Posted by: Bruce Proctor | June 30, 2016

Earlier haiku re-posted, up to Nov 2014, with some changes

My earlier haiku posts seem to have disappeared, so here they are again.

Also, because haiku are small, it’s very tempting each time I see them, to tinker with them again if they don’t seem quite right. I haven’t kept good track of all the changes, so I don’t know exactly where all of them are. Sometimes they’re tiny: an apostrophe, a syllable. Sometimes they’re a whole recasting.

August 2014

A single man in
a passenger-side seat sees
a different world.

Four kayaks resting
in the lee side of the point
gather their resolve.

It leaps from the bay,
flops, wriggles, re-enters
with a great SPLASH!

All the sails out there
are white; one by one they now
emerge in sunlight.

Whispering treetops
remind me of feathers
brushing together.

Like toothache,
in the silence before dawn,
a boat motor throbs.

Waves in great masses,
with their manes tossing wildly,
galloping toward shore.

The sailboat race:
interweaving back and forth,
a stately ballet.

A quarter mile off,
from across the silent bay–
their conversation.

I see so many
water textures. What more in
them do sailors see?

September 2014

Heron wings skimming
the surface of the water
never quite touch it.

On top of water
ducks are birds; under it they
resume their fish life.

When my friend Bob talks
of his flower gardening,
he becomes a poet.

Waxing loquacious,
my gardener friend Bob becomes
an epic poet.

After Labor Day
The sun is too hot,
the shade too cold; sunlit waves
are shivering too.

Sun-speckled waves,
streaming west, so want to be
the starry night sky!

The black loon too is
almost lost in the dazzle
of sun-speckled waves.

The sailboats are all
almost gone; lobster buoys
still dot the water.

From around the Point
without the slightest warning
slides a galleon.

Every six hours
the land rises; the next six
it all falls again.

I often feel that
this is an unlikely day
for a good haiku.

In an autumn breeze
falling leaves and butterflies
sometimes get confused.

Vast pre-dawn silence
of the bay, filled far and wide
by one small boat motor.

Like a hummingbird,
a lobster boat darts from
buoy to buoy.

In ones and twos
sparrows playfully, deftly,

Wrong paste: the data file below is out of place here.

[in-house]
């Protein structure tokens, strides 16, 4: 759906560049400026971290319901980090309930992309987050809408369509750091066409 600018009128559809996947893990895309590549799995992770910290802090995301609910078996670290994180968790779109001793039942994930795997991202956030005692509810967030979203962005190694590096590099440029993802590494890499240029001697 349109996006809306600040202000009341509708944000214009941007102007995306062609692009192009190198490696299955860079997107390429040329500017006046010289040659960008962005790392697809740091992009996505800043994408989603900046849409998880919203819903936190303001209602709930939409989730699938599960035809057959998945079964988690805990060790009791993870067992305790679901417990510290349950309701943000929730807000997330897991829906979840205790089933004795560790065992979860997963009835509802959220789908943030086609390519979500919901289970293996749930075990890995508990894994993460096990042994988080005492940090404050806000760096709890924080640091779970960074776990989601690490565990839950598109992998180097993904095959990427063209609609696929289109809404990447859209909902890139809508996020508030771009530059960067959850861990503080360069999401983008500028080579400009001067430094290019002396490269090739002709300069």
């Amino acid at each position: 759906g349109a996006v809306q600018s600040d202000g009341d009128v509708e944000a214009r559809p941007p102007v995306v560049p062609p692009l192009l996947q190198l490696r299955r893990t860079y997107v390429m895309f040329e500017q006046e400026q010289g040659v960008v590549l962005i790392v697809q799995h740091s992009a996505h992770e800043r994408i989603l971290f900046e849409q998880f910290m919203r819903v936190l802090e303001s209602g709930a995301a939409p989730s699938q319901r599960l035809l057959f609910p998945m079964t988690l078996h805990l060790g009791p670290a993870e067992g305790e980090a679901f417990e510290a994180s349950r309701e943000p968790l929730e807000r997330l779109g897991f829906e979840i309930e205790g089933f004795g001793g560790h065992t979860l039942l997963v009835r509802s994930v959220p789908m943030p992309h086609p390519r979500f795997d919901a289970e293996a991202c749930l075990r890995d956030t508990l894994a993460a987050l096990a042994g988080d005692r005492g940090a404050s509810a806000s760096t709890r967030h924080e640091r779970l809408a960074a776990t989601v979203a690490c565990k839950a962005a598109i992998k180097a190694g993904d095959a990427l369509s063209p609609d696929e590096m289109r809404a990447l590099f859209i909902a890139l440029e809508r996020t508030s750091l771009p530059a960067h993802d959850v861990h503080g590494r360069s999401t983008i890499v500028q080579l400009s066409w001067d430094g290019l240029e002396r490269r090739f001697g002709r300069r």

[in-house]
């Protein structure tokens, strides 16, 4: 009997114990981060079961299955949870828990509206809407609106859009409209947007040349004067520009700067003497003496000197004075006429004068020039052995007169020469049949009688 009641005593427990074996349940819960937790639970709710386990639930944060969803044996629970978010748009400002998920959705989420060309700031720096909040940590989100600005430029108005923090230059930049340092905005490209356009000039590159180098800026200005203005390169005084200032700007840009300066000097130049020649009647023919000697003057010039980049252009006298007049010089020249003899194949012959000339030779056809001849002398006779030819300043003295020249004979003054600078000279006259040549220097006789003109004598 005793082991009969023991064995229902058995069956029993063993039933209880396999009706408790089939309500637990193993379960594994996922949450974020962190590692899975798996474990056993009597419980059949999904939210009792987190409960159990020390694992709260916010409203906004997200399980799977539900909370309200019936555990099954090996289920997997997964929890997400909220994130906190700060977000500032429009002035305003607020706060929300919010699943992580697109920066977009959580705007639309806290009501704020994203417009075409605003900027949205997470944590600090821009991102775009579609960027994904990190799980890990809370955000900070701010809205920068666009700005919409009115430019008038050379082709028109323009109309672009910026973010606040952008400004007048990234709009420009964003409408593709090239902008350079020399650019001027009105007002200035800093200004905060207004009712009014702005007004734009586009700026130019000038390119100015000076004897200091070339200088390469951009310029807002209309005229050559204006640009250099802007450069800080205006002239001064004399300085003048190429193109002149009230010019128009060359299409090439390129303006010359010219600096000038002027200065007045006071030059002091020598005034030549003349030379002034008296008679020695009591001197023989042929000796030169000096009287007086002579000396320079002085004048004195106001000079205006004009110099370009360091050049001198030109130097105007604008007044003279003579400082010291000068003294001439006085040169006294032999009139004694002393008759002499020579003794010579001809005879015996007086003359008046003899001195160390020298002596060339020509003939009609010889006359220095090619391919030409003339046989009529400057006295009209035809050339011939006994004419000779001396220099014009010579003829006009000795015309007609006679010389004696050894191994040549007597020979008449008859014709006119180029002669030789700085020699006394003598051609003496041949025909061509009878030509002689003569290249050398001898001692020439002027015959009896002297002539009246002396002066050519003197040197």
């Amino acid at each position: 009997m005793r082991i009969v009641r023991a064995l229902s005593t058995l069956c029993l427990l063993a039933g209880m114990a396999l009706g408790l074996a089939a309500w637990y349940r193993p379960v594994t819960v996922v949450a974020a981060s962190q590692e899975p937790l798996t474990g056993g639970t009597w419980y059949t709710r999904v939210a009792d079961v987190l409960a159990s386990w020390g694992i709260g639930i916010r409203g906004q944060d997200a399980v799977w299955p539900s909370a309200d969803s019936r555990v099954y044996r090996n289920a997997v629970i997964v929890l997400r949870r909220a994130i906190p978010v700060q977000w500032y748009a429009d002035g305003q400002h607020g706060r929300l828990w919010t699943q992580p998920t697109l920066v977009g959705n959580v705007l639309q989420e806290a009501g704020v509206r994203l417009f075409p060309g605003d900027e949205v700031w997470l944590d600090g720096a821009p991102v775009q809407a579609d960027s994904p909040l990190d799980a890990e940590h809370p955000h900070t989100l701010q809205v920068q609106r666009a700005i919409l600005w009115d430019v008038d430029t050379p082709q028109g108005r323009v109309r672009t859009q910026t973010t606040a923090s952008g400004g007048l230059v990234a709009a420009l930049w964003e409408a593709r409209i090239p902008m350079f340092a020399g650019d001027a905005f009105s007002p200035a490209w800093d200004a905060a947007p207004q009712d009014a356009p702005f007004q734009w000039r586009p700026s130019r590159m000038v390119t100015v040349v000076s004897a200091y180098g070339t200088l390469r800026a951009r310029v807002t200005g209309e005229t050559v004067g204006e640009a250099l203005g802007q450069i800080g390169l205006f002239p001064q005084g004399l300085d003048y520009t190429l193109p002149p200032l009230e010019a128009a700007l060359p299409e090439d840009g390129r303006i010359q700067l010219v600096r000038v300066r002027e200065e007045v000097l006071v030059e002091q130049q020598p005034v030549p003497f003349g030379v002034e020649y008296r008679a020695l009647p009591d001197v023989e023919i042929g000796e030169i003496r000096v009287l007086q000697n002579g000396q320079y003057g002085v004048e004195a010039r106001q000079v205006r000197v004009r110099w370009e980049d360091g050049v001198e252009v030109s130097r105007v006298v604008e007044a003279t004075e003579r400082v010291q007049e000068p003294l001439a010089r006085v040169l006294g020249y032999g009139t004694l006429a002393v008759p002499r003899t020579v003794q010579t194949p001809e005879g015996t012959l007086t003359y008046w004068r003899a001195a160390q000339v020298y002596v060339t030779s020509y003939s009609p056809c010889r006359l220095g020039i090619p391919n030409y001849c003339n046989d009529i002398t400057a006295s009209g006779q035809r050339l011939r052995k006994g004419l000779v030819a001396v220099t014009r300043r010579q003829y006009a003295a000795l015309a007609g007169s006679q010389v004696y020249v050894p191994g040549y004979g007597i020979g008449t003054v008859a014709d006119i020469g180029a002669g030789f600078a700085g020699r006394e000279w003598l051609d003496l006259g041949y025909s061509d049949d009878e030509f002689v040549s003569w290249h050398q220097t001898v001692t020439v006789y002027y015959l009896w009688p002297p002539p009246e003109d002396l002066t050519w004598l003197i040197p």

flit through the bushes.

With hardly a glance
at human beings, nature goes
about her business.

October 2014

White head, orange beak,
perched atop the highest pine,
visible for miles.

Under the shadow
of a circling osprey’s wings
little fishes tremble.

Reading haiku
all of us can feel that
we are the expert.

In a brisk breeze
two sailboats side by side:
lovers or fighters?

White gulls wheel and dip
in playful freedom over
straining, white-sailed boats.

Geese honking tonight:
are they just practicing or
are they on their way?

Gulls wheel above them
like the spirits of sailboats
joyfully set free.

In the October wind
oak leaves are fledglings,
almost ready to fly.

Today’s first fall leaves
on the deck seem to have
lost their bearings.

“What do you
think of haiku?”:
“Not much.”

A wave from Mike
in his dinghy, and the gap
between us is gone.

Far, scruffy like fur;
near, the water’s like boiling silver:
October wind.

Often, the next day,
yesterday’s inspiration seems
a little bit less.

October wind:
all the leaves, all the waves
are shivering.

Lightning at night:
flashes of a familiar,
unfamiliar world.

Now that I’m petting
her doggy rival instead,
the cat is purring.

Ducks never tell us
they are gone–for weeks now
I am still looking.

As leaves keep falling,
I see ever more deeply
into winter woods.

Days of autumn rain–
the leaves still hanging on look
sodden and depressed.

Out on the point
sunset fills the whole sky,
its reflection, the rest.

 

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